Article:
Corzine signs 'recession' budget

June 29, 2009 4:19:50 PM PDT
New Jersey Gov. Jon S. Corzine has signed a new $29 billion budget into law. The spending plan that takes effect Wednesday raises $1.3 billion in new taxes on businesses and residents. It eliminates property tax rebates for the those under 65 who make more than $75,000 annually.

The budget increases so-called sin taxes on liquor, wine and lottery winnings over $10,000. It raises income taxes for one year on the wealthiest and extends a 4 percent surcharge on corporate business taxes that was set to expire.

The budget relies on $2.2 billion in federal stimulus money.

Democrats say the budget is responsible and prudent in harsh economic times. Republicans say it relies too heavily on federal stimulus money and other one-time revenues.

Here are budget highlights:


-Raises income taxes for one year by .75 percent on family income over $400,000, moving that top tax rate to 10.25 percent.

-Eliminates, for one year, property tax deduction on next year's state income tax for all taxpayers who earn more than $250,000, and caps deductions at $5,000 for those who earn $250,000 or less.


-Eliminates property tax rebates for non-senior citizen, non-disabled homeowners with incomes over $75,000.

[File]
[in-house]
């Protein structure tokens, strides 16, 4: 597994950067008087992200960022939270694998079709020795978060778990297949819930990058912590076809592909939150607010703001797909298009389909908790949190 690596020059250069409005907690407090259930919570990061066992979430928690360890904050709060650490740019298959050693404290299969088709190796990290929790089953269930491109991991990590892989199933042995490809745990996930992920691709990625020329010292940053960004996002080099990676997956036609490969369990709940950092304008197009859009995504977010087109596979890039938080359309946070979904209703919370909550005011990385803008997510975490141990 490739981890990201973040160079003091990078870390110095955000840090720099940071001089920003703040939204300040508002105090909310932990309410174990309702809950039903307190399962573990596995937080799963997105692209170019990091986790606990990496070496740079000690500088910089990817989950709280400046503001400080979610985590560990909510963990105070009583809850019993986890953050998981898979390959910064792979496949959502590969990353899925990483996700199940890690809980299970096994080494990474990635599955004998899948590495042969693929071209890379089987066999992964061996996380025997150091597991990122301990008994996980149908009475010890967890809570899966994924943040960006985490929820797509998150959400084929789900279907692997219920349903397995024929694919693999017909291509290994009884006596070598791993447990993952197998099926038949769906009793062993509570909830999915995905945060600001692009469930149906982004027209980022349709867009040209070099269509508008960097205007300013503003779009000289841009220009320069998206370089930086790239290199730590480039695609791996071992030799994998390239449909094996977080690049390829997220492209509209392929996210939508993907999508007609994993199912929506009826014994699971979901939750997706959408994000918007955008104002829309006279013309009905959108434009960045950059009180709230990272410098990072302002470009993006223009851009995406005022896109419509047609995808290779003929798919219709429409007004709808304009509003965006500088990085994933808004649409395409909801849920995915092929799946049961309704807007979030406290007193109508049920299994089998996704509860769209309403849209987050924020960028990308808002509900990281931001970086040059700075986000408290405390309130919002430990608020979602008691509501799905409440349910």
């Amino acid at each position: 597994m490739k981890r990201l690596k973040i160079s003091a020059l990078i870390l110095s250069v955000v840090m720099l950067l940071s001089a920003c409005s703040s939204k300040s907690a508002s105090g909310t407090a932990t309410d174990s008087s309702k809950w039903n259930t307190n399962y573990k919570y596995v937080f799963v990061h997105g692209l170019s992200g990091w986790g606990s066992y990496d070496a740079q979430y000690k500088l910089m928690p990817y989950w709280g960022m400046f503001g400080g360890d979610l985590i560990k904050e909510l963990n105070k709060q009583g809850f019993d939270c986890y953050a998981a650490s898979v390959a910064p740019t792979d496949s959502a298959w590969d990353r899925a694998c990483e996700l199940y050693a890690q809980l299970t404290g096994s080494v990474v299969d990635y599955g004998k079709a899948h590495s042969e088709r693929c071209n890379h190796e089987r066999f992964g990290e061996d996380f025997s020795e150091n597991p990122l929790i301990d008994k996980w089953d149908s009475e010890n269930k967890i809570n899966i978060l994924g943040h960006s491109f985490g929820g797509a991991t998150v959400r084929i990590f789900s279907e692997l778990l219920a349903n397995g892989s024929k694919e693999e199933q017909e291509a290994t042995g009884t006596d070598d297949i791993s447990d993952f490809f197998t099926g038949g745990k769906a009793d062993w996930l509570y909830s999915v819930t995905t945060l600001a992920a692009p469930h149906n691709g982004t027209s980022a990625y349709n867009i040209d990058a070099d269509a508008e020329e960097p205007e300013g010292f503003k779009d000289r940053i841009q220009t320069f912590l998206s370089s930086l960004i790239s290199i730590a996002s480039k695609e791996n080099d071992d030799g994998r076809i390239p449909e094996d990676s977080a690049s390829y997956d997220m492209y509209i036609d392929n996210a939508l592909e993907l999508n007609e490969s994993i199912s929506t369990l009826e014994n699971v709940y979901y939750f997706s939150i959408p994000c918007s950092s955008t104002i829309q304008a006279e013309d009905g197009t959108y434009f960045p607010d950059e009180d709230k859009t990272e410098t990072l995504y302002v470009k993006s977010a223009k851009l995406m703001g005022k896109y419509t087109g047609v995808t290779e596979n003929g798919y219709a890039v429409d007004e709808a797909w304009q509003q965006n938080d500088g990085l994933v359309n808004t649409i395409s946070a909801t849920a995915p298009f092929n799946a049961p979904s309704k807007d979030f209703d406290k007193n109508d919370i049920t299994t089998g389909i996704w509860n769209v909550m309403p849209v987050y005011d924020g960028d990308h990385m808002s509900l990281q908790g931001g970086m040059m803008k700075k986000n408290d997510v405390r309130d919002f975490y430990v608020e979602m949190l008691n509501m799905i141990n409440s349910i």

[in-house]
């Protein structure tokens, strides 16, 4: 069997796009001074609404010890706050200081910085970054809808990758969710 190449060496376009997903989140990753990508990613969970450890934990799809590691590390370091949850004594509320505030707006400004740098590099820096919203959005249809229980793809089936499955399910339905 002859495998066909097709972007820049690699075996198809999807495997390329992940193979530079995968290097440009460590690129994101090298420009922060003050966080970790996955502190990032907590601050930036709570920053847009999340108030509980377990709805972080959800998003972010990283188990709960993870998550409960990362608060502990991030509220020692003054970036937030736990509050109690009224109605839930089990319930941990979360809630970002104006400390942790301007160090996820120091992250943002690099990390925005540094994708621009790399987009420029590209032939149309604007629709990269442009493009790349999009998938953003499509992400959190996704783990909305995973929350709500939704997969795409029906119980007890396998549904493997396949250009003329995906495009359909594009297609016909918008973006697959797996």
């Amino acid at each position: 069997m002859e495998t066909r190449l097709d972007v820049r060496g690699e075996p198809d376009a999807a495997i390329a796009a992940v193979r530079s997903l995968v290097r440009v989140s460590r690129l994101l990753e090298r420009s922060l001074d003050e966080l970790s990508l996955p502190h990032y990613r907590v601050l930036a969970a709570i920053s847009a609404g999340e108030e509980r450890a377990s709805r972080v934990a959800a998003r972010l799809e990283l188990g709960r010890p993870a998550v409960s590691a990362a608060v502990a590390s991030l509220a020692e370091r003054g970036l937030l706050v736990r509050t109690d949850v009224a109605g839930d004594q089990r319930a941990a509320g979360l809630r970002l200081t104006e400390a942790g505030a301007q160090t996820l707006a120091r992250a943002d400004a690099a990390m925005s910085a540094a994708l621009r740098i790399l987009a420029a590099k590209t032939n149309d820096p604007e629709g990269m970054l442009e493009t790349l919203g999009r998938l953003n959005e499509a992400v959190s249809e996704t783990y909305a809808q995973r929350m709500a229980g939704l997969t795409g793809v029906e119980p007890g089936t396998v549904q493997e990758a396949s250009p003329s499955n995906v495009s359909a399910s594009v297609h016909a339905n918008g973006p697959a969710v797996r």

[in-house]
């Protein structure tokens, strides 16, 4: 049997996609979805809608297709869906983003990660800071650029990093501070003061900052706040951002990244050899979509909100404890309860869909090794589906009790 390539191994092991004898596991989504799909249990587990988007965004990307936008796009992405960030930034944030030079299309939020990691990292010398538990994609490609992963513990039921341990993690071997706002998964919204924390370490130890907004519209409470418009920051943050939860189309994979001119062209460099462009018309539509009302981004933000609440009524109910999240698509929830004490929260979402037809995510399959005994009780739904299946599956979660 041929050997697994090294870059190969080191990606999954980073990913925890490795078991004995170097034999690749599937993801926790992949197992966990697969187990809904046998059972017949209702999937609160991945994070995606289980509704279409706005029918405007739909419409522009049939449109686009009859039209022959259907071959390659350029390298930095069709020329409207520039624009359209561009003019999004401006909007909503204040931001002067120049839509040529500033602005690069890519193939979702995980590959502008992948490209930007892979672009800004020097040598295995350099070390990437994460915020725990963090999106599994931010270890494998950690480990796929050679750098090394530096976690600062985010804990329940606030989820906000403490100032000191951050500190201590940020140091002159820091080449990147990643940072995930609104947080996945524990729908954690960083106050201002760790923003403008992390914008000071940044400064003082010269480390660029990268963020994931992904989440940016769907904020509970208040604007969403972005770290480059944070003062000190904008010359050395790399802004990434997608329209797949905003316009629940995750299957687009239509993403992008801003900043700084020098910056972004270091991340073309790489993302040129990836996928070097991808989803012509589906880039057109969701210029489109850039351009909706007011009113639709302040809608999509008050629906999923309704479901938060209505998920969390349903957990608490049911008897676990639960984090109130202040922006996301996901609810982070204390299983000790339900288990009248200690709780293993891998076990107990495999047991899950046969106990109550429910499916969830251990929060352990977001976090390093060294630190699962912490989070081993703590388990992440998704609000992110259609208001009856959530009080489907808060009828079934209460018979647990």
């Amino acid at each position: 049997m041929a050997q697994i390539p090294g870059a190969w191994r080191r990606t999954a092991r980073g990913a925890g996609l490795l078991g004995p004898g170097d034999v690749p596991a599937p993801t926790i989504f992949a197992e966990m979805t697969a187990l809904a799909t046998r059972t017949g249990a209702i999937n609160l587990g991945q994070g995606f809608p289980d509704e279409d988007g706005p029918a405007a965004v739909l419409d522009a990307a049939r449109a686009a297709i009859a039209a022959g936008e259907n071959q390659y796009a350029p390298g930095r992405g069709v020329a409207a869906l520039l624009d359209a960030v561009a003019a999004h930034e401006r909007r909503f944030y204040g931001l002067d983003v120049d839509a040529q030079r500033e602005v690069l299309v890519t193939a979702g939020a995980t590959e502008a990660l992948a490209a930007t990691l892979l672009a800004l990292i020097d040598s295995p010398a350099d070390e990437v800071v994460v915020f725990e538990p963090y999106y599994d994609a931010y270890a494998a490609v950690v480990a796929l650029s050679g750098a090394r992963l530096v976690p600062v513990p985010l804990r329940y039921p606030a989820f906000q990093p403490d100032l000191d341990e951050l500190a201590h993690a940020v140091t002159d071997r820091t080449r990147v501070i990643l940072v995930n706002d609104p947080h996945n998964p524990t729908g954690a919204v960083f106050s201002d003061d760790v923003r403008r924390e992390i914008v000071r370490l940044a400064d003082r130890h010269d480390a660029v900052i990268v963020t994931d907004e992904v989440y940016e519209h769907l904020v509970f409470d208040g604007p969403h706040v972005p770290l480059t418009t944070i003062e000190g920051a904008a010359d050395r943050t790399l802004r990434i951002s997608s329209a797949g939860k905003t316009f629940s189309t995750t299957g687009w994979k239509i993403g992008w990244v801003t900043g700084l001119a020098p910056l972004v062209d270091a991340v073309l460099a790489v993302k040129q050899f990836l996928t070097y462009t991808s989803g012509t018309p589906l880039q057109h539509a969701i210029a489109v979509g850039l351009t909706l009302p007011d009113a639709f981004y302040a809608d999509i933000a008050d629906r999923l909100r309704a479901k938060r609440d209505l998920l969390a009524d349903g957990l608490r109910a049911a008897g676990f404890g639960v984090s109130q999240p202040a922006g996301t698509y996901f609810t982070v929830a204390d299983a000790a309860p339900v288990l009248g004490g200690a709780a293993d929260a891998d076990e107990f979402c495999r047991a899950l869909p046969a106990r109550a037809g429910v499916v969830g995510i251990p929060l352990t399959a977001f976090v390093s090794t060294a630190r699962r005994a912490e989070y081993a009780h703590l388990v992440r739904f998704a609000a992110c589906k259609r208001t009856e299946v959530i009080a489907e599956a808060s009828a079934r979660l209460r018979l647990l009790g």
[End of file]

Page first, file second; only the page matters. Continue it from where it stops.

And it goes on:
-Provides two-thirds of last year's rebate amount to homeowners who earn between $50,000 and $75,000. Those rebates are to average about $700.

- Provides last year's rebate amount to all senior citizens, disabled people and to others who earn under $50,000. For senior citizens, the rebates would average about $1,200; for non-seniors with incomes under $50,000, they would average $900.

-Eliminates property tax rebates for renters.

-Maintains property tax freeze program for senior citizens - worth an average of more than $1,000 per household.


-Raises tax rates on wine and liquor - but not beer - by 25 percent.

-Increases taxes on cigarettes to $2.70 per pack - up 12.5 cents from the current tax.

-Taxes lottery winnings over $10,000.


-Freezes salaries for state employees, delaying a 3.5 percent raise that was scheduled to go into effect this year until 2011.

-Requires 10 unpaid furlough days for workers, but gives them get seven paid days off they can use starting in 2011.

-Avoids layoffs for union-represented state workers through 2010.


-Increases spending in public school classrooms by $374 million.

-Increases college tuition aid grants by $37 million.

-Decreases aid to schools by $94 million, largely by deferring $560 million in pension contributions for school employees.

-The federal economic stimulus contains $2.2 billion that goes directly into various items in the budget - much of it for education.


-Decreases money to hospitals by $20 million.

-Increases aid to county psychiatric hospitals by $15 million.

-Expands Family Care program to provide health care for children by $149 million.


-Decreases aid to cities and towns by $31 million, or around 2 percent.

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